Wednesday, 30 May 2018

Synthetic and Analytic Approaches to Technology and the Future of Education

Most research in almost all domains today has the form of a synthesis. Attempts are made to establish coherence between current knowledge, manifest phenomena, available theories and prevailing methodologies. Whether one is trying to reconcile relativity theory with quantum mechanics, or the secrets of epigenesis, or one is trying to find out what the future of education holds, it's the same story. In the case of physics, the manifest phenomena are produced by experiments designed with the available models (the immensely complicated "standard model"). Experiments tend to confirm the model - which might mean it's right, but might not tell us how something more fundamental is going on, from where we might look at things differently.

Major scientific breakthroughs rarely follow the synthetic path. We call them "Copernican" because they don't. We call them that because somebody comes along and asks an analytical question, not a synthetic one. They ask "What simple origin could be producing this complexity of theory, phenomena and methods?" Copernicus realised we were looking down the wrong end of the telescope, as did Galileo, Newton, Einstein and quite a few others.

My colleague in Liverpool, Peter Rowlands, has drawn the relationship between synthetic and analytic science like this (from the perspective of physics). I find it a powerful diagram:



So what of the future of education? The synthetic approach is to seek the manifest phenomena, use the available methodologies, assess the current knowledge and try to fit it with available theories. In education, of course, none of this is coherent: there is no coherent theory, there is no agreed methodology (although there are some which have become normatively established - largely through PhD programmes), and where reporting manifest phenomena, all education can seem to manage is responses to questionnaires and interviews, and test scores. Is a synthetic approach going to work? I doubt it. It will tell us what we already know.

So what of an analytical approach to education. Where would we start? The starting point is to speculate that there must be a simple originating principle behind the rapidly increasing complexity that we find ourselves in - something behind the babel of theories, interviews, methods. Freud saw it in terms of psychodynamics; John Bowlby saw it in terms of attachment; Gordon Pask saw it in terms of conversation; Maturana and Varela saw it in terms of what they call "structural coupling"; Beer saw it in terms of "variety"; Piaget saw it in terms of assimilation and accommodation. And these principles are not limited to explain social phenomena: they are connected to the explanation of physical phenomena too (particularly in the case of Beer, Maturana and Pask)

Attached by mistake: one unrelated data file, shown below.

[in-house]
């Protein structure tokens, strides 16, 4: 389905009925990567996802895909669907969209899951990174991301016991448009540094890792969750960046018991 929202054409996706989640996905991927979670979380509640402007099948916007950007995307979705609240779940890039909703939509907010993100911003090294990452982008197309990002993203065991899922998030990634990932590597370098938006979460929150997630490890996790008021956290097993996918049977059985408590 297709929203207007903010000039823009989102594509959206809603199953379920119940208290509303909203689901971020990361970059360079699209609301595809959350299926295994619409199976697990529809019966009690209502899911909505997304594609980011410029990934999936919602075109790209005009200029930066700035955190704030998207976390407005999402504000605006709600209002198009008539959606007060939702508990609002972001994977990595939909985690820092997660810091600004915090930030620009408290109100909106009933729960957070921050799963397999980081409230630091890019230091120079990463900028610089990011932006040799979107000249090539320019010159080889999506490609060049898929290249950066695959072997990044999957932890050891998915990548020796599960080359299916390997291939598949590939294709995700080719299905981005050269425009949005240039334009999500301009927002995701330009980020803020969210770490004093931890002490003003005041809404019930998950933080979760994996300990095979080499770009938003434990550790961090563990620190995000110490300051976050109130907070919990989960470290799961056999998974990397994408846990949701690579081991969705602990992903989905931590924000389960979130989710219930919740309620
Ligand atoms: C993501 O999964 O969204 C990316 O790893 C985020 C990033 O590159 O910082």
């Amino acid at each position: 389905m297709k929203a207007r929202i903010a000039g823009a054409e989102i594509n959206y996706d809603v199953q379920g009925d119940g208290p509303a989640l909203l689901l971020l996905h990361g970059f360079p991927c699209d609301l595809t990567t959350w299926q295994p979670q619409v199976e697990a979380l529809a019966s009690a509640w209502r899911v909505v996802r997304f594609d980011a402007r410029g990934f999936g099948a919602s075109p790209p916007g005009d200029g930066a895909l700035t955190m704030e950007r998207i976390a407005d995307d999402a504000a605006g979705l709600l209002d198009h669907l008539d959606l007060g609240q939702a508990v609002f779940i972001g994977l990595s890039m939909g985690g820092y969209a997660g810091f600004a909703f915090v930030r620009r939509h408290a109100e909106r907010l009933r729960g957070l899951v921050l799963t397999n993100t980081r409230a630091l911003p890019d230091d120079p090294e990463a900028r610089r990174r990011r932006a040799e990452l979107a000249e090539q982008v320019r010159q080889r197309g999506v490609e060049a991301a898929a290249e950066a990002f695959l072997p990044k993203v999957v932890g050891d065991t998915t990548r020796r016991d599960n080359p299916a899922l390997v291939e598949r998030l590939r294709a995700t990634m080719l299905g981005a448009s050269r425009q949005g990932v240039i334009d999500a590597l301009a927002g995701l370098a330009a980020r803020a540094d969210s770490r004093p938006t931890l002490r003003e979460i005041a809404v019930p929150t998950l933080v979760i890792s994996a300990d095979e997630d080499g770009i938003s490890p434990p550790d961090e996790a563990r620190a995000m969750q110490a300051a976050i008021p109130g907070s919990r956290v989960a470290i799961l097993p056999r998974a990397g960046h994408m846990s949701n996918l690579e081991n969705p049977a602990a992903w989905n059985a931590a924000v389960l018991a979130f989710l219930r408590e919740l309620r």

Analytic approaches are good at predicting the future. One of the most powerful analytic approaches to the future of technology is contained in Winograd and Flores's Understanding Computers and Cognition. There are no interviews, and their methods are a combination of critique of the status quo, and the seeking of a coherence between philosophy, speech act theory and cybernetics. But their predictions were right where so many others were pointing in the opposite direction. Edgar Morin's Seven Complex Lessons of Education for the Future (see unesdoc.unesco.org/images/0011/001177/117740eo.pdf) is another example. He too is well ahead of his time - even if the book is less than practical.

It's interesting that the concentration of scientific effort on synthesis can in a large part be attributed to the current practices of scientific publication. In order to get past peer-review, in order to play the citation game, etc, one has to synthesise knowledge. The citation is the mark of synthesis. An important step in moving towards a more analytic frame is to break the hold that publishers have on academic activity.

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